Electrophysiological Characteristics of Embryonic Stem Cell-Derived Cardiomyocytes are Cell Line-Dependent
Cellular Physiology and Biochemistry
This is an Open Access article licensed under the terms of the Creative Commons Attribution-NonCommercial 3.0 Unported license (CC BY-NC) (www.karger.com/OA-license), applicable to the online version of the article only. Distribution permitted for non-commercial purposes only. Abstract Background: Modelling of cardiac development, physiology and pharmacology by differentiation of embryonic stem cells (ESCs) requires comparability of cardiac differentiation between different ESC lines. To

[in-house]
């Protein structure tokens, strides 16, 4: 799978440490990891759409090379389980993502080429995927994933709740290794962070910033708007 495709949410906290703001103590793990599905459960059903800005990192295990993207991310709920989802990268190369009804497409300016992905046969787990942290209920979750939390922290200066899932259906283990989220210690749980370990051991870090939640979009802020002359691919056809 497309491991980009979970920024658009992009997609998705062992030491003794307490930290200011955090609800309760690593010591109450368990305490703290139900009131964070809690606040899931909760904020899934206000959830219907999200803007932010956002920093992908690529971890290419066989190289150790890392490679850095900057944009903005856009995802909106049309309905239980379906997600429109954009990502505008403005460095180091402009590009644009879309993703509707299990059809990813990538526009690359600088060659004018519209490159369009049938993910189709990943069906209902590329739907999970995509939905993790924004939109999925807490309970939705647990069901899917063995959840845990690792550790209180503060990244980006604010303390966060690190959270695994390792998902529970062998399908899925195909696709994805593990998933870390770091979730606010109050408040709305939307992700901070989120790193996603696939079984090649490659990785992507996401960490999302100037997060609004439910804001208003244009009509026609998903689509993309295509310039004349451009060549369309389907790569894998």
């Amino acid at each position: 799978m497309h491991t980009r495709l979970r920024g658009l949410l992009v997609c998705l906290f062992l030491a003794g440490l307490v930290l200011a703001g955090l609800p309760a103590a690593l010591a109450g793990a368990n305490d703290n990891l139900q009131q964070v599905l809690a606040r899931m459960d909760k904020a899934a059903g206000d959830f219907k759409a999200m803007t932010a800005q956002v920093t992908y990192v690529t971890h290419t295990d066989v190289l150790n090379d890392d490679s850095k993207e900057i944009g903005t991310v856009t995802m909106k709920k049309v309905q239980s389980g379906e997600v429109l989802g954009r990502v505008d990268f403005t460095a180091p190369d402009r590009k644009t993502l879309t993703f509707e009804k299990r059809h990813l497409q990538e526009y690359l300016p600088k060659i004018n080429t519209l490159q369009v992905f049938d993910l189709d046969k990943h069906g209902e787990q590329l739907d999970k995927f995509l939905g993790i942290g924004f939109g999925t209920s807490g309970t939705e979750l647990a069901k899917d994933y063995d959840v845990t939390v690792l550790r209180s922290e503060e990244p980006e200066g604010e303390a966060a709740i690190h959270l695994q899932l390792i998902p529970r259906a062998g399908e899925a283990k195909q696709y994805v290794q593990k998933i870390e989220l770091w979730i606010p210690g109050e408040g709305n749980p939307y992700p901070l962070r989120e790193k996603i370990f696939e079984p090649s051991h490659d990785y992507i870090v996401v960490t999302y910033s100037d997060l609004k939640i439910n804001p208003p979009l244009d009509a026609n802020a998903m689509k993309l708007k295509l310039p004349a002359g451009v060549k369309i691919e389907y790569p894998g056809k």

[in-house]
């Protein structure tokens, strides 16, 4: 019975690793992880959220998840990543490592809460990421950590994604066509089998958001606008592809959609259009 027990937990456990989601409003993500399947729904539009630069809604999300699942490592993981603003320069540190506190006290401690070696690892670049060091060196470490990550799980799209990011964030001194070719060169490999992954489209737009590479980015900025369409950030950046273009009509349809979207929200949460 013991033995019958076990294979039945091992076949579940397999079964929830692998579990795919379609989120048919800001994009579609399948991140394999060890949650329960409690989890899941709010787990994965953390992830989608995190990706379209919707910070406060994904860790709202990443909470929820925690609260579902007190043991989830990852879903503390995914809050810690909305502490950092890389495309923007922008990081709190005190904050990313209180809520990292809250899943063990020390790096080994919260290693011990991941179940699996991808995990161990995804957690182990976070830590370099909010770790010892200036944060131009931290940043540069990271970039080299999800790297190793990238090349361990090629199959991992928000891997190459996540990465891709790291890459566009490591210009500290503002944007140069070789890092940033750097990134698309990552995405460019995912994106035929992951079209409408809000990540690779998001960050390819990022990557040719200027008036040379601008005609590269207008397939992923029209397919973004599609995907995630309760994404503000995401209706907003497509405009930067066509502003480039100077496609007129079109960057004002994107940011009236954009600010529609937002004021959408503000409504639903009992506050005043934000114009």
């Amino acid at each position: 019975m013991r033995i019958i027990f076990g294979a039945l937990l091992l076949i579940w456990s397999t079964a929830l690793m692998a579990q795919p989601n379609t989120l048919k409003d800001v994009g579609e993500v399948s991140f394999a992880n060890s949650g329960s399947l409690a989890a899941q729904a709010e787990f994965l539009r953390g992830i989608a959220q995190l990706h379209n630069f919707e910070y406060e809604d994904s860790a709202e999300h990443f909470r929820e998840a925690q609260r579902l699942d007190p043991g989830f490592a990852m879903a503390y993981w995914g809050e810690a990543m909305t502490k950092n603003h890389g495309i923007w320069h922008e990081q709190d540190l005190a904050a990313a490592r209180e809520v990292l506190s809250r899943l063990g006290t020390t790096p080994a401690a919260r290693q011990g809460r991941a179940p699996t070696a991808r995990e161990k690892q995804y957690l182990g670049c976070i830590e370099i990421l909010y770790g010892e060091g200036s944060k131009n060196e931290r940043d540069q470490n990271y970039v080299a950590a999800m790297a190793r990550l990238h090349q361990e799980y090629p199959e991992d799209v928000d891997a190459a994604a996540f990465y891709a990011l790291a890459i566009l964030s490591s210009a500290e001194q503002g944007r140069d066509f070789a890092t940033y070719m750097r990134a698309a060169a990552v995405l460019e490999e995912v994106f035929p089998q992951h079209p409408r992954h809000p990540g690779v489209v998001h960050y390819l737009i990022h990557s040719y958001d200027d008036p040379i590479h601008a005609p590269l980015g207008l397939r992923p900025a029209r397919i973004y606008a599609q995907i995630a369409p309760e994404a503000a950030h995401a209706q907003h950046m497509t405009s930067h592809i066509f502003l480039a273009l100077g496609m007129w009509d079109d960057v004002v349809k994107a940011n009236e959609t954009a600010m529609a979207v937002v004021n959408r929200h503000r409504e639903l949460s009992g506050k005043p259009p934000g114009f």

... SC lines. To investigate whether the outcome of cardiac differentiation is consistent between different ESC lines, we compared electrophysiological properties of ESCderived cardiomyocytes (ESC-CMs) of different murine ESC lines. Methods: Two wild-type (D3 and R1) and two transgenic ESC lines (D3/aPIG44 and CGR8/AMPIGX-7) were differentiated under identical culture conditions. The transgenic cell lines expressed enhanced green fluorescent protein (eGFP) and puromycin-N-acetyltransferase under control of the cardiac specific α-myosin heavy chain (αMHC) promoter. Action potentials (APs) were recorded using sharp electrodes and multielectrode arrays in beating clusters of ESC-CMs. Results: Spontaneous AP frequency and AP duration (APD) as well as maximal upstroke velocity differed markedly between unpurified CMs of the four ESC lines. APD heterogeneity was negligible in D3/aPIG44, moderate in D3 and R1 and extensive in CGR8/AMPIGX-7. Interspike intervals calculated from long-term recordings showed a high degree of variability within and between recordings in CGR8/AMPIGX-7, but not in D3/aPIG44. Purification of the αMHC+ population by puromycin treatment posed only minor changes to APD in D3/aPIG44, but significantly shortened APD in CGR8/AMPIGX-7. Conclusion: Electrophysiological properties of ESC-CMs are strongly cell line-dependent and can be influenced by purification of cardiomyocytes by antibiotic selection. Thus, conclusions on cardiac development, physiology and pharmacology derived from single stem cell lines have to be interpreted carefully. T. Hannes and M. Wolff contributed equally.